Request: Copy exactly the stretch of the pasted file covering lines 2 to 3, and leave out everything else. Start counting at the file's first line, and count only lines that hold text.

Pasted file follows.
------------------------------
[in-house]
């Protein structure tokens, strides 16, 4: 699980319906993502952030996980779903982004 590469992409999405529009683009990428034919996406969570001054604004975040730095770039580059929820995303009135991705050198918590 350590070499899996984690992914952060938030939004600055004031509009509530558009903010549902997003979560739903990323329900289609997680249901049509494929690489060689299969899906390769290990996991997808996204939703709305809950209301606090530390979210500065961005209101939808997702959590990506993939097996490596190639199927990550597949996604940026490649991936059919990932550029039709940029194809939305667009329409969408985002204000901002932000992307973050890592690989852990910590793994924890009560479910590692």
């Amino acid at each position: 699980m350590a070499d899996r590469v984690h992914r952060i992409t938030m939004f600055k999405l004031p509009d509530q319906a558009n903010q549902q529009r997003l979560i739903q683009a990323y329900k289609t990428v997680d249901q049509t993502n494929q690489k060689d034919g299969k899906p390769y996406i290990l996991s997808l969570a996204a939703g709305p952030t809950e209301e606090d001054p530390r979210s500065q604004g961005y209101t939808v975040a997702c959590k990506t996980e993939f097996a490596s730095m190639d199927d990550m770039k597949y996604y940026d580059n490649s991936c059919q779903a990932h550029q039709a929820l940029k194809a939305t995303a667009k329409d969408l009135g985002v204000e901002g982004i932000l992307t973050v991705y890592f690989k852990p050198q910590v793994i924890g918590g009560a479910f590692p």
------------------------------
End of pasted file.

């Protein structure tokens, strides 16, 4: 699980319906993502952030996980779903982004 590469992409999405529009683009990428034919996406969570001054604004975040730095770039580059929820995303009135991705050198918590 350590070499899996984690992914952060938030939004600055004031509009509530558009903010549902997003979560739903990323329900289609997680249901049509494929690489060689299969899906390769290990996991997808996204939703709305809950209301606090530390979210500065961005209101939808997702959590990506993939097996490596190639199927990550597949996604940026490649991936059919990932550029039709940029194809939305667009329409969408985002204000901002932000992307973050890592690989852990910590793994924890009560479910590692």
């Amino acid at each position: 699980m350590a070499d899996r590469v984690h992914r952060i992409t938030m939004f600055k999405l004031p509009d509530q319906a558009n903010q549902q529009r997003l979560i739903q683009a990323y329900k289609t990428v997680d249901q049509t993502n494929q690489k060689d034919g299969k899906p390769y996406i290990l996991s997808l969570a996204a939703g709305p952030t809950e209301e606090d001054p530390r979210s500065q604004g961005y209101t939808v975040a997702c959590k990506t996980e993939f097996a490596s730095m190639d199927d990550m770039k597949y996604y940026d580059n490649s991936c059919q779903a990932h550029q039709a929820l940029k194809a939305t995303a667009k329409d969408l009135g985002v204000e901002g982004i932000l992307t973050v991705y890592f690989k852990p050198q910590v793994i924890g918590g009560a479910f590692p």